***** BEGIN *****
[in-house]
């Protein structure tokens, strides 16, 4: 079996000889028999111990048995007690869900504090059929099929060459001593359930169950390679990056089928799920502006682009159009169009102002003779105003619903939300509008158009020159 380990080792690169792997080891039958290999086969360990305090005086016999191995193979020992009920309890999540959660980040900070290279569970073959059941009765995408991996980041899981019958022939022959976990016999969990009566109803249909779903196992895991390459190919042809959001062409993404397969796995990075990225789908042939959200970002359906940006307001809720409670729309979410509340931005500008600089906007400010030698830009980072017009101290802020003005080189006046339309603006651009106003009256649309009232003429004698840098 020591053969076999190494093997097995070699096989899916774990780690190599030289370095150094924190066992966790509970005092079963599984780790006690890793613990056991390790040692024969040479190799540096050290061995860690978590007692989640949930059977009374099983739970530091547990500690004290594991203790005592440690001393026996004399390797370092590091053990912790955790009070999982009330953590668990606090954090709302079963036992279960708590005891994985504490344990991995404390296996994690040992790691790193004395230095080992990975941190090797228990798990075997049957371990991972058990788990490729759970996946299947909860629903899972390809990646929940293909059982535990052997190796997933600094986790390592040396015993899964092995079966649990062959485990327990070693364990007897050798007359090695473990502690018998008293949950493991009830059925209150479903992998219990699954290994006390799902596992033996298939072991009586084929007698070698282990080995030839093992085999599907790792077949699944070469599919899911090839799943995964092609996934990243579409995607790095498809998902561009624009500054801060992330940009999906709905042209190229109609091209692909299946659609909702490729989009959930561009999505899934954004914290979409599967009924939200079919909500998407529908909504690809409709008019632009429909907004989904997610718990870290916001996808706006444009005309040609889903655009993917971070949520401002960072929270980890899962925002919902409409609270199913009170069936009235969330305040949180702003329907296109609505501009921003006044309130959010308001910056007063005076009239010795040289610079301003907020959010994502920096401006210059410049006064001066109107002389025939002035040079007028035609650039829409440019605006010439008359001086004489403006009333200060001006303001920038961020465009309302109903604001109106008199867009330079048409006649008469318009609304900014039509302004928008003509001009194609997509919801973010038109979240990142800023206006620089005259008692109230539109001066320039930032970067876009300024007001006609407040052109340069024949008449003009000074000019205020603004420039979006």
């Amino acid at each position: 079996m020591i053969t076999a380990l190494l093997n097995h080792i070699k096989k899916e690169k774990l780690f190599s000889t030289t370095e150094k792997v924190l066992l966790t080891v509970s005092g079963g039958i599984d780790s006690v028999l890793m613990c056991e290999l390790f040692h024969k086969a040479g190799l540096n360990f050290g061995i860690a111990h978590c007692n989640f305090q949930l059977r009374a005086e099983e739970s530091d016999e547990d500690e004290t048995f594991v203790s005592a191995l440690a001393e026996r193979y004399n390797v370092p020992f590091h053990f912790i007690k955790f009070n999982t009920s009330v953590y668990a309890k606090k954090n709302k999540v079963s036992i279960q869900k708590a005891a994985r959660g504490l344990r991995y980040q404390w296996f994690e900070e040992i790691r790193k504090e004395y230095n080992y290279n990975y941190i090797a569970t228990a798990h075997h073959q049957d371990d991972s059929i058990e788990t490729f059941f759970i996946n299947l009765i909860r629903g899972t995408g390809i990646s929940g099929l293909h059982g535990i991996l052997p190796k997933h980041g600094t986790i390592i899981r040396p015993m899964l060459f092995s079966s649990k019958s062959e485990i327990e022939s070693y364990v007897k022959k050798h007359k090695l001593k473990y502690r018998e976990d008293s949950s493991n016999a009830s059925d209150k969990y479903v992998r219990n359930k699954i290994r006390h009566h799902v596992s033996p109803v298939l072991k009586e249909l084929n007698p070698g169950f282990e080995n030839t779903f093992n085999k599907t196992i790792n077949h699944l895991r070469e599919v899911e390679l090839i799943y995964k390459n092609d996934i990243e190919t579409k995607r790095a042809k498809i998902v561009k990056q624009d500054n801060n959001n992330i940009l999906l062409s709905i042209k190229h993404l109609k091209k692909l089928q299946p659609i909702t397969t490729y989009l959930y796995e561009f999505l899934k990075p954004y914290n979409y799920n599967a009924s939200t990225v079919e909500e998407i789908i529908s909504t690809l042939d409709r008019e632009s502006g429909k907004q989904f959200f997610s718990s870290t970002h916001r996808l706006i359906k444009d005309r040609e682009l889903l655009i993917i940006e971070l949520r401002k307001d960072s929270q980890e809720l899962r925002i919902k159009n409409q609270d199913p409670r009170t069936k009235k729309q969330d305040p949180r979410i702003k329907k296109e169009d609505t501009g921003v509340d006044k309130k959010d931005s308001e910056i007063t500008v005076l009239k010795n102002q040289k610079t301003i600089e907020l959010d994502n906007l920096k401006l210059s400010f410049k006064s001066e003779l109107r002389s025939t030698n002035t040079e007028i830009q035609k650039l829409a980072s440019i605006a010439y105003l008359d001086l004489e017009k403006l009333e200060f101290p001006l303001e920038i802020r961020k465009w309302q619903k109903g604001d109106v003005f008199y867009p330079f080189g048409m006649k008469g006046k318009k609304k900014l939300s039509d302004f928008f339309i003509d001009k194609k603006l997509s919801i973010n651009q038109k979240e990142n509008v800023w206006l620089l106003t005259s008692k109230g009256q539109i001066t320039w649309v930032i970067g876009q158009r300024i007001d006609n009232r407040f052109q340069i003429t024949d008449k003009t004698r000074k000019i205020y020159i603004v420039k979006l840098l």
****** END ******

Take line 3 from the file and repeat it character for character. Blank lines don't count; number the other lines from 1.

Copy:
């Amino acid at each position: 079996m020591i053969t076999a380990l190494l093997n097995h080792i070699k096989k899916e690169k774990l780690f190599s000889t030289t370095e150094k792997v924190l066992l966790t080891v509970s005092g079963g039958i599984d780790s006690v028999l890793m613990c056991e290999l390790f040692h024969k086969a040479g190799l540096n360990f050290g061995i860690a111990h978590c007692n989640f305090q949930l059977r009374a005086e099983e739970s530091d016999e547990d500690e004290t048995f594991v203790s005592a191995l440690a001393e026996r193979y004399n390797v370092p020992f590091h053990f912790i007690k955790f009070n999982t009920s009330v953590y668990a309890k606090k954090n709302k999540v079963s036992i279960q869900k708590a005891a994985r959660g504490l344990r991995y980040q404390w296996f994690e900070e040992i790691r790193k504090e004395y230095n080992y290279n990975y941190i090797a569970t228990a798990h075997h073959q049957d371990d991972s059929i058990e788990t490729f059941f759970i996946n299947l009765i909860r629903g899972t995408g390809i990646s929940g099929l293909h059982g535990i991996l052997p190796k997933h980041g600094t986790i390592i899981r040396p015993m899964l060459f092995s079966s649990k019958s062959e485990i327990e022939s070693y364990v007897k022959k050798h007359k090695l001593k473990y502690r018998e976990d008293s949950s493991n016999a009830s059925d209150k969990y479903v992998r219990n359930k699954i290994r006390h009566h799902v596992s033996p109803v298939l072991k009586e249909l084929n007698p070698g169950f282990e080995n030839t779903f093992n085999k599907t196992i790792n077949h699944l895991r070469e599919v899911e390679l090839i799943y995964k390459n092609d996934i990243e190919t579409k995607r790095a042809k498809i998902v561009k990056q624009d500054n801060n959001n992330i940009l999906l062409s709905i042209k190229h993404l109609k091209k692909l089928q299946p659609i909702t397969t490729y989009l959930y796995e561009f999505l899934k990075p954004y914290n979409y799920n599967a009924s939200t990225v079919e909500e998407i789908i529908s909504t690809l042939d409709r008019e632009s502006g429909k907004q989904f959200f997610s718990s870290t970002h916001r996808l706006i359906k444009d005309r040609e682009l889903l655009i993917i940006e971070l949520r401002k307001d960072s929270q980890e809720l899962r925002i919902k159009n409409q609270d199913p409670r009170t069936k009235k729309q969330d305040p949180r979410i702003k329907k296109e169009d609505t501009g921003v509340d006044k309130k959010d931005s308001e910056i007063t500008v005076l009239k010795n102002q040289k610079t301003i600089e907020l959010d994502n906007l920096k401006l210059s400010f410049k006064s001066e003779l109107r002389s025939t030698n002035t040079e007028i830009q035609k650039l829409a980072s440019i605006a010439y105003l008359d001086l004489e017009k403006l009333e200060f101290p001006l303001e920038i802020r961020k465009w309302q619903k109903g604001d109106v003005f008199y867009p330079f080189g048409m006649k008469g006046k318009k609304k900014l939300s039509d302004f928008f339309i003509d001009k194609k603006l997509s919801i973010n651009q038109k979240e990142n509008v800023w206006l620089l106003t005259s008692k109230g009256q539109i001066t320039w649309v930032i970067g876009q158009r300024i007001d006609n009232r407040f052109q340069i003429t024949d008449k003009t004698r000074k000019i205020y020159i603004v420039k979006l840098l």